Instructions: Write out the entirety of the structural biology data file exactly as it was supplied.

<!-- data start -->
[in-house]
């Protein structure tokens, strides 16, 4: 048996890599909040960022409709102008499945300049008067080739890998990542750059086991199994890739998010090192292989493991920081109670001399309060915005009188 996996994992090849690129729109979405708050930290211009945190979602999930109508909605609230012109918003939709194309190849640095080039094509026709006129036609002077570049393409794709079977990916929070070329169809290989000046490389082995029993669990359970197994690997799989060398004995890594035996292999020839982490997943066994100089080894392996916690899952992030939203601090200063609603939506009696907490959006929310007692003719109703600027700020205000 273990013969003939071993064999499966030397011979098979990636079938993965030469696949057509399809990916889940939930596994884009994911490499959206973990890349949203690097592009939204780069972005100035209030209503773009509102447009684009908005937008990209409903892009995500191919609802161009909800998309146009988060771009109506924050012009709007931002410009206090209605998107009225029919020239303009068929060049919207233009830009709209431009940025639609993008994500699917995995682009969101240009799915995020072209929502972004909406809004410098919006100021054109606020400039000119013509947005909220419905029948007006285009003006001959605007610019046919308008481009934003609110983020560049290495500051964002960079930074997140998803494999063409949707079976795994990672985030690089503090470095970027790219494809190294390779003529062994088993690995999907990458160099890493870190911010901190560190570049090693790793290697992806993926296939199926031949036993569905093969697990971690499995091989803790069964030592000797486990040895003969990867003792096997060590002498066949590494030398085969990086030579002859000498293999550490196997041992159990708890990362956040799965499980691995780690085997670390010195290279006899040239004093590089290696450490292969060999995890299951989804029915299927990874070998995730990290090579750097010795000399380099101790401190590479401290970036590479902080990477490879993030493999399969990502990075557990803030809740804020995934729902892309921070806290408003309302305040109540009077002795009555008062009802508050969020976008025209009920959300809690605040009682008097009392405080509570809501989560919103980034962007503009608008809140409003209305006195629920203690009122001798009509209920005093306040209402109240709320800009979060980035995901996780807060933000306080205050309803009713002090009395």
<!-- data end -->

[in-house]
């Protein structure tokens, strides 16, 4: 048996890599909040960022409709102008499945300049008067080739890998990542750059086991199994890739998010090192292989493991920081109670001399309060915005009188 996996994992090849690129729109979405708050930290211009945190979602999930109508909605609230012109918003939709194309190849640095080039094509026709006129036609002077570049393409794709079977990916929070070329169809290989000046490389082995029993669990359970197994690997799989060398004995890594035996292999020839982490997943066994100089080894392996916690899952992030939203601090200063609603939506009696907490959006929310007692003719109703600027700020205000 273990013969003939071993064999499966030397011979098979990636079938993965030469696949057509399809990916889940939930596994884009994911490499959206973990890349949203690097592009939204780069972005100035209030209503773009509102447009684009908005937008990209409903892009995500191919609802161009909800998309146009988060771009109506924050012009709007931002410009206090209605998107009225029919020239303009068929060049919207233009830009709209431009940025639609993008994500699917995995682009969101240009799915995020072209929502972004909406809004410098919006100021054109606020400039000119013509947005909220419905029948007006285009003006001959605007610019046919308008481009934003609110983020560049290495500051964002960079930074997140998803494999063409949707079976795994990672985030690089503090470095970027790219494809190294390779003529062994088993690995999907990458160099890493870190911010901190560190570049090693790793290697992806993926296939199926031949036993569905093969697990971690499995091989803790069964030592000797486990040895003969990867003792096997060590002498066949590494030398085969990086030579002859000498293999550490196997041992159990708890990362956040799965499980691995780690085997670390010195290279006899040239004093590089290696450490292969060999995890299951989804029915299927990874070998995730990290090579750097010795000399380099101790401190590479401290970036590479902080990477490879993030493999399969990502990075557990803030809740804020995934729902892309921070806290408003309302305040109540009077002795009555008062009802508050969020976008025209009920959300809690605040009682008097009392405080509570809501989560919103980034962007503009608008809140409003209305006195629920203690009122001798009509209920005093306040209402109240709320800009979060980035995901996780807060933000306080205050309803009713002090009395």